11. Cold Kiss – Garvey
  12. Hollowland – Hocking
  13. Must Love Dogs – Cook
  14. The Summer I Turned Pretty – Han
  15. The Great Gatsby – Fitzgerald
  16. Bright Young Things – Godbersen
  17. Pretty Little Liars: Killer – Shepard
  18. Pretty Little Liars: Heartless – Shepard
  19. Burn for Burn – Han and Vivian
  20. Matched – Condie
  21. One Day – Nicholls
  22. The Secret Life of Bees – Kidd
  23. Glass – Hopkins
  24. Mockingjay – Collins
  25. All the Wrong Questions? – Snicket
  26. Divergent – Roth

Of course I also have classics to finish reading like Wuthering Heights and Jane Eyre.

Again, these are books that I can access right now. There are plenty of others on my “to read” list.

WWW Wednesday: 9 Jan 2013 (Find out what I’m reading this week)

WWW Wednesdays is hosted by MizB at Should Be Reading asks you to answer the following three (3) questions…

What are you currently reading?

I got this book for the Nook at the library. It’s really prescriptive, which isn’t my thing or a lot of other writer’s way of setting up a novel, but it’s interesting. Well, it was during Part 1 where it talked about how to set up (stereotypical) characters, who should be the lead, the anti-hero, the confidant, etc. Then in Part 2, things got really confusing. Writers are word people and trying to explain how to mathematically break up a plot and judge how many pages a book in your target genre should be was kind of ridiculous. (I mean, if you read books in your target genre, won’t you already know a rough number of pages that each include?)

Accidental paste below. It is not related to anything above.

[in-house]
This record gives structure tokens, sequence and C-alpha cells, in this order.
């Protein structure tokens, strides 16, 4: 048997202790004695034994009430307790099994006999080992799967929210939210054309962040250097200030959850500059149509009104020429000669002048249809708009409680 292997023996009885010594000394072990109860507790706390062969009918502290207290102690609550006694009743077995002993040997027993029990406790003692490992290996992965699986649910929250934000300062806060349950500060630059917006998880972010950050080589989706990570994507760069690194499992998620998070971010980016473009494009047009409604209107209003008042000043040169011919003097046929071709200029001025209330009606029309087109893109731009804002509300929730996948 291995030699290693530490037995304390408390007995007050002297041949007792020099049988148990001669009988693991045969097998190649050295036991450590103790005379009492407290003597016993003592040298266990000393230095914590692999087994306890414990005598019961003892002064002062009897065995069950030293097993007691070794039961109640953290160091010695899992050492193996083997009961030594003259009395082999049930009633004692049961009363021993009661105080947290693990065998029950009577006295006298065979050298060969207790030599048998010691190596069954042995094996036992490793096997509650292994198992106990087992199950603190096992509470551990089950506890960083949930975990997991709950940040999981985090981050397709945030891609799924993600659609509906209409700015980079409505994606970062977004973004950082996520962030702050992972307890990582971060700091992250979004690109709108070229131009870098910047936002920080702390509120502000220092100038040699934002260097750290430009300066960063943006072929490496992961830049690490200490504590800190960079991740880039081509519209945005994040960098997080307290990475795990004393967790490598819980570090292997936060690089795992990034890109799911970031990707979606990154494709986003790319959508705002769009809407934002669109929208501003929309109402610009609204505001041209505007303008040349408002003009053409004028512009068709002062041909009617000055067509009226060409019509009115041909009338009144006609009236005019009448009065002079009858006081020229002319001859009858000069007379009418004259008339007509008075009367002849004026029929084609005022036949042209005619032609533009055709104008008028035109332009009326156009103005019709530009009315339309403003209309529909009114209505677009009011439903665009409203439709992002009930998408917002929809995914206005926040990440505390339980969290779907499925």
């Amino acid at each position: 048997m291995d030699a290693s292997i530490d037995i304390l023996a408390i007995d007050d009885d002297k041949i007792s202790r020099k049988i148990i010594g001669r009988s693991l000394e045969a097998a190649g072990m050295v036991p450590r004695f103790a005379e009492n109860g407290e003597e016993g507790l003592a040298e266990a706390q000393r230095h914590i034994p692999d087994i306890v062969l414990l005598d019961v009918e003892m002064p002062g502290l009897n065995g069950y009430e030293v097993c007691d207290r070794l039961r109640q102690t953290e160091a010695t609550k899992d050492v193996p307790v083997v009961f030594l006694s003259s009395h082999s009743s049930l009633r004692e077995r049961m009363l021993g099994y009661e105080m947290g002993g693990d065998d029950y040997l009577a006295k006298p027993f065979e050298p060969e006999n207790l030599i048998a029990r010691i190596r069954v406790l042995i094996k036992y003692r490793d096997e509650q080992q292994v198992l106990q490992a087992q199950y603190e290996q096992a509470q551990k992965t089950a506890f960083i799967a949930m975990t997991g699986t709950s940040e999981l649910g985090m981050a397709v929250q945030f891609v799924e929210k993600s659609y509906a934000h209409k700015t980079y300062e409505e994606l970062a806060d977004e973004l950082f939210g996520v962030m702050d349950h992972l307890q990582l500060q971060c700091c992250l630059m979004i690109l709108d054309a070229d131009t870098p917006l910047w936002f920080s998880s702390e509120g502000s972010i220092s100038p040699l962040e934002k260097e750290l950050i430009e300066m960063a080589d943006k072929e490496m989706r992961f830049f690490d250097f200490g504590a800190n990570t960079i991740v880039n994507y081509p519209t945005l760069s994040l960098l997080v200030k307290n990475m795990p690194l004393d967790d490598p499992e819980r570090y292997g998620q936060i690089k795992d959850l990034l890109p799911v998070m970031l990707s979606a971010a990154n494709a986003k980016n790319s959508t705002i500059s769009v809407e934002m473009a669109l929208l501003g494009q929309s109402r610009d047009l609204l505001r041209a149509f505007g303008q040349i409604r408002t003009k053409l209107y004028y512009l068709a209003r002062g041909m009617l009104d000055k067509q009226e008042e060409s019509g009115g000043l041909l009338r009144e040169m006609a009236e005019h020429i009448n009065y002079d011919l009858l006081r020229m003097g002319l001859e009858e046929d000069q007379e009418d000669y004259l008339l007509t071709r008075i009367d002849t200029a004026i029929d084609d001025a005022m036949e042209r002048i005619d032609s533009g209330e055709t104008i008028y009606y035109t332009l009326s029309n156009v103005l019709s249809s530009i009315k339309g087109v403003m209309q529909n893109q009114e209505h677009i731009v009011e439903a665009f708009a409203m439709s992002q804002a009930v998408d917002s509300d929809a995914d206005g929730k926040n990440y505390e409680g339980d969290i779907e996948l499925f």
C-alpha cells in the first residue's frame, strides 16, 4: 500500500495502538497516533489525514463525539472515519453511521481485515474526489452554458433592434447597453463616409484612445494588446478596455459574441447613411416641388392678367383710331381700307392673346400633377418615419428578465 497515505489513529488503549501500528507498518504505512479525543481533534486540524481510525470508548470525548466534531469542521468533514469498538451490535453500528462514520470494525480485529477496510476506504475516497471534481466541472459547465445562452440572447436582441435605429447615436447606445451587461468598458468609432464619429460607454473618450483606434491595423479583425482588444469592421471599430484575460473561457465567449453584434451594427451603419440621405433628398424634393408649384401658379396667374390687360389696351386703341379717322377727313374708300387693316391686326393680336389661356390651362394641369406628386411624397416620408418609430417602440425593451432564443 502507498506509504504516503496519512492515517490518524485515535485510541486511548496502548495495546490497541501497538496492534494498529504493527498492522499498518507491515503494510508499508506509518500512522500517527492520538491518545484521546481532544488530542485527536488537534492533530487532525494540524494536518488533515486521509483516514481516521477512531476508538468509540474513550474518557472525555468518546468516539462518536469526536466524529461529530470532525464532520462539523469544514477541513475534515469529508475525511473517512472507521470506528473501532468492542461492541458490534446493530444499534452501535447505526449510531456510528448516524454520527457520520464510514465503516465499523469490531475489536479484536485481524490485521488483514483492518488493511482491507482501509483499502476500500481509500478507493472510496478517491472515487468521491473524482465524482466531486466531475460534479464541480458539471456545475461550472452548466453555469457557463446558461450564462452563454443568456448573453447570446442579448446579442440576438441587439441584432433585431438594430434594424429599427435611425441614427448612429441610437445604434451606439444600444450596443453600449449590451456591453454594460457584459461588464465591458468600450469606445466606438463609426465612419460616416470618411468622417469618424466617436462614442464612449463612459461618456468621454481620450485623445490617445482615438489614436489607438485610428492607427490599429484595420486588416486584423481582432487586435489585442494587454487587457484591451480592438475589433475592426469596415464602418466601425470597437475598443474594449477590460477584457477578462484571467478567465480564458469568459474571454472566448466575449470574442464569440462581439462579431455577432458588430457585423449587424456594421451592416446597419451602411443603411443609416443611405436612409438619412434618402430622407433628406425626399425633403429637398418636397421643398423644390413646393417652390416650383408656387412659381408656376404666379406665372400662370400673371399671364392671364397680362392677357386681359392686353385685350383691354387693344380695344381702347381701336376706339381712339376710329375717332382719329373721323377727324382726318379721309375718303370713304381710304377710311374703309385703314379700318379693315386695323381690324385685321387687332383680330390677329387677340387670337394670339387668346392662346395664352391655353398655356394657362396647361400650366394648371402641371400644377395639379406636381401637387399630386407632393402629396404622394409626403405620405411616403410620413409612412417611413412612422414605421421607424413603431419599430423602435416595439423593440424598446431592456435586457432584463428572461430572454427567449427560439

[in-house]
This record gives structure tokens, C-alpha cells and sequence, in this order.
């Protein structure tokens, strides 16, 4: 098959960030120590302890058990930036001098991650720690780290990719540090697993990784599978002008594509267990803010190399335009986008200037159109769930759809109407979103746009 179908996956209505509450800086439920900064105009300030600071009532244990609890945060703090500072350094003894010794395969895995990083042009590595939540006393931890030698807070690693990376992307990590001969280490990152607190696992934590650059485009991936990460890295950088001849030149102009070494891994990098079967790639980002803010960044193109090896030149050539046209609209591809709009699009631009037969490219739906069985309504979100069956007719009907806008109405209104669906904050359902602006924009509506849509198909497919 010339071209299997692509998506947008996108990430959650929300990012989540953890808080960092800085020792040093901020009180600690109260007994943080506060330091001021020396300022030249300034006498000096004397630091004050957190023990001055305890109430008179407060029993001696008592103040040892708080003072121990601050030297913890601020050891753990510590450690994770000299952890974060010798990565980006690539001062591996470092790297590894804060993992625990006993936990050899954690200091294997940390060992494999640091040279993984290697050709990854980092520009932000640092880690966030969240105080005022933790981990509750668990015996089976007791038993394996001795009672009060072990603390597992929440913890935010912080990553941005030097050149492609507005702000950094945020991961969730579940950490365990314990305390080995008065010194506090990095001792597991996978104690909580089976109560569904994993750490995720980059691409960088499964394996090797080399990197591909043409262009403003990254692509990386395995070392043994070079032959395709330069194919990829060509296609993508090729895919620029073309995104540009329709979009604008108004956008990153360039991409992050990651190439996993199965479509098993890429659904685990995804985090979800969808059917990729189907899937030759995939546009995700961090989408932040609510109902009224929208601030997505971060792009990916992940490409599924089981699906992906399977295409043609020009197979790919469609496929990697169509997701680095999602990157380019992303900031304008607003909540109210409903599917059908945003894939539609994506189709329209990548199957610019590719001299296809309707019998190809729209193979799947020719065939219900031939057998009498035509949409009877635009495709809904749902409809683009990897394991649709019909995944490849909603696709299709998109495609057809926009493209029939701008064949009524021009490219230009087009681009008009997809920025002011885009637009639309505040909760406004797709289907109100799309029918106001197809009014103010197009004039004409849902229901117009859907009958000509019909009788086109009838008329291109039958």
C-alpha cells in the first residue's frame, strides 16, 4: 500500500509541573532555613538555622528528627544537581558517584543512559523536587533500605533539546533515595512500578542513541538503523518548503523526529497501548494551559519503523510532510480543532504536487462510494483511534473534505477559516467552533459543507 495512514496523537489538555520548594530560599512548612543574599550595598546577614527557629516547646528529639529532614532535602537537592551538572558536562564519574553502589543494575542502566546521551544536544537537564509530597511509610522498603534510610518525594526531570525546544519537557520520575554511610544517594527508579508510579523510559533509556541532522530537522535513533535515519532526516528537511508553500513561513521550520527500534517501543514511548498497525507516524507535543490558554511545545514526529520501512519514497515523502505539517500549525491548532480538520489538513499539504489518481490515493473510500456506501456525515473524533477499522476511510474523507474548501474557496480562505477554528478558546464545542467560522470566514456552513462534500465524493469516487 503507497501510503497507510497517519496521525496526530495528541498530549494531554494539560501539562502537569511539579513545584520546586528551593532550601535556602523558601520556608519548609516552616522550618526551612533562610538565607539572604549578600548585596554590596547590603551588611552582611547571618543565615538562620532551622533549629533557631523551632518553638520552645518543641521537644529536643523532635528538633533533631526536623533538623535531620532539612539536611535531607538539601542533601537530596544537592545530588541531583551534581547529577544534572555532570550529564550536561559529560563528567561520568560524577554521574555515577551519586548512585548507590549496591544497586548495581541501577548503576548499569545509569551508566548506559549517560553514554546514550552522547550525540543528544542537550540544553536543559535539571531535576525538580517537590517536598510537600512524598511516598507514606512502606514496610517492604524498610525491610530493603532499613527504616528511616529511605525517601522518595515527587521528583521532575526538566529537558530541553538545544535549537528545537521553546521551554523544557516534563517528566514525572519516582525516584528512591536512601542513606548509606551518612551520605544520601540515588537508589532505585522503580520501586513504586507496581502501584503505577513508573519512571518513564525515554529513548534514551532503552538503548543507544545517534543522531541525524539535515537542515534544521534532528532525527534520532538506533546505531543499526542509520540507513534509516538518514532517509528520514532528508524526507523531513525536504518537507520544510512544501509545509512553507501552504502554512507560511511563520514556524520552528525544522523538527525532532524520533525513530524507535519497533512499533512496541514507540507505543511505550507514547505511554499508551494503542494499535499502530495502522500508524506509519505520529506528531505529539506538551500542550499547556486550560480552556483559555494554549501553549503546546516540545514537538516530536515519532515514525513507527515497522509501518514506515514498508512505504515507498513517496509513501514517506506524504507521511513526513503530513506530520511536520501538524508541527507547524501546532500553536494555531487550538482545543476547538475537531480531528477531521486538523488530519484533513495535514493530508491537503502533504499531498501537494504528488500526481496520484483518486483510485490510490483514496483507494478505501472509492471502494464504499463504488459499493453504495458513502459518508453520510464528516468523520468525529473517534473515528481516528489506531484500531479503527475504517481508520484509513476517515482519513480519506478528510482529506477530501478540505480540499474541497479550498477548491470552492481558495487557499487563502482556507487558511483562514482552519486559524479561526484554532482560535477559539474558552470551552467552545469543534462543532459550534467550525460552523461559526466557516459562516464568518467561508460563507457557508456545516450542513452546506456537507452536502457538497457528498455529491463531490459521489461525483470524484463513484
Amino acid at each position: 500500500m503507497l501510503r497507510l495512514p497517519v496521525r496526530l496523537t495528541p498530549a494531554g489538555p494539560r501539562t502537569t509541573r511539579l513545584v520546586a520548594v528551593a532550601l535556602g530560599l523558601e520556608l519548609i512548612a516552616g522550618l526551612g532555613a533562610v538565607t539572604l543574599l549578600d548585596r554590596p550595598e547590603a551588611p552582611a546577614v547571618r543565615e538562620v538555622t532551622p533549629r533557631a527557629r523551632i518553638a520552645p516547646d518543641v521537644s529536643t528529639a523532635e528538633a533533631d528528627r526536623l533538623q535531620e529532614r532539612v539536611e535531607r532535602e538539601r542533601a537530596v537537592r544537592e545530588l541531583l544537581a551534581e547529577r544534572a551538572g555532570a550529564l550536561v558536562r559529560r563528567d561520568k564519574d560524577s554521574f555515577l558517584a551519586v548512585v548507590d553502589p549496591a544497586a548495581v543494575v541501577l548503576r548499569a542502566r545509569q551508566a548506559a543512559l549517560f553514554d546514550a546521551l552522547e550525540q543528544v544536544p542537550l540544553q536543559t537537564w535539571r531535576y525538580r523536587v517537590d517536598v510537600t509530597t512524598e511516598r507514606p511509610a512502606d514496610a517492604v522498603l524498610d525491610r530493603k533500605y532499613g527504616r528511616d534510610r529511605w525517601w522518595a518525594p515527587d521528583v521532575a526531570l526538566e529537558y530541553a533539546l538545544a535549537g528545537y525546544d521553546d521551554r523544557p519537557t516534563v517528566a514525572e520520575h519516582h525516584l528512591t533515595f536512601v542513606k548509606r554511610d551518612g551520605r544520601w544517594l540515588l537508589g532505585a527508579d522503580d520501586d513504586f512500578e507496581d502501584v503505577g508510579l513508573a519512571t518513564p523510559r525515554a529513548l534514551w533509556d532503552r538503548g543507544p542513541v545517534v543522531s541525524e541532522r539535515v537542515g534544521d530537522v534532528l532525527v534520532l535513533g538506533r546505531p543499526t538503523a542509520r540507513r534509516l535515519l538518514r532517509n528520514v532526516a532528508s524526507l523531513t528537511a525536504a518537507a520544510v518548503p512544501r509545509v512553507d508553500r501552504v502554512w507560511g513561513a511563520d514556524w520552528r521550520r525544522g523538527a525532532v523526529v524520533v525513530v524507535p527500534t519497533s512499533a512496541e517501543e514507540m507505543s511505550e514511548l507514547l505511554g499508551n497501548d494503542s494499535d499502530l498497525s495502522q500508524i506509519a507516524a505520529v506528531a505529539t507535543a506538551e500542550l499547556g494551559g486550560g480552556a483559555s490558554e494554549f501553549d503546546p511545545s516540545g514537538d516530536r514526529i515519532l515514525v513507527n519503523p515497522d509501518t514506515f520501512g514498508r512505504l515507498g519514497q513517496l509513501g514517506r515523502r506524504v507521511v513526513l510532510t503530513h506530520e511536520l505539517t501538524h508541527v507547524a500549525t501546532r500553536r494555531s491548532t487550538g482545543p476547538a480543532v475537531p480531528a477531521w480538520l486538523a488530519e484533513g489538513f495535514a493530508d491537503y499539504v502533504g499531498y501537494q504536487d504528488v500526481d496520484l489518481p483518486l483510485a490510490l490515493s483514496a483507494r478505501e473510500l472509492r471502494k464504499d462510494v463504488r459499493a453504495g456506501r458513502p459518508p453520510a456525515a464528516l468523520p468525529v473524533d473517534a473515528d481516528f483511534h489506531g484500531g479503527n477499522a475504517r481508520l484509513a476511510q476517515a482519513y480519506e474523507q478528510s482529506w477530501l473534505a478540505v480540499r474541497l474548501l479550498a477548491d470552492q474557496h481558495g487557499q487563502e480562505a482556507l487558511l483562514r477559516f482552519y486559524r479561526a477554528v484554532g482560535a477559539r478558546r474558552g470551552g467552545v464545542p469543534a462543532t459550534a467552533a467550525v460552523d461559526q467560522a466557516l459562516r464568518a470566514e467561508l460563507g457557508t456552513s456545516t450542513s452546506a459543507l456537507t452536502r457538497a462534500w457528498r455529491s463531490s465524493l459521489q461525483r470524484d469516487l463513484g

Marshall started discussing formulas and came up with,

Book lines on a full 9 = number of words

On a full 9 what? Full 9 pages? Why would I have to do this? There are plenty of web sites out there that tell you how many words books in your genre should roughly be. Page number is going to be different depending on formatting. I think it’s a bit overboard to go into detail about how you can find this out. Marshall even included a full page chart on how to decide how many sections you need per you word count and how many goals you should have for each section.

Again, the tips are way too clinical and most writers know how plot works (There was actually a little box diagram to show that plot was a 1/4 beginning, 2/4 middle, and 1/4 end, instead of the typical triangle diagram with intro, rising action, climax, falling action, and resolution.) If this has to be explained, I’m guess this book is targeted for new writers and those who are writing mystery/crime thrillers.

There’s nothing wrong with that at all and it’s fine to see how other people think about creating their plot. I just sort of zoned out during this second part because it’s not about art but about formulas. Of course we all need some kind of organization so, again, if this is helpful to writers, that’s fine.

What did you recently finish reading?

I haven’t read anything in its entirety for a while except for my Life in the UK test booklet.

What do you think you’ll read next?

I already have two Sara Dessen books checked out so I’ll get through those next.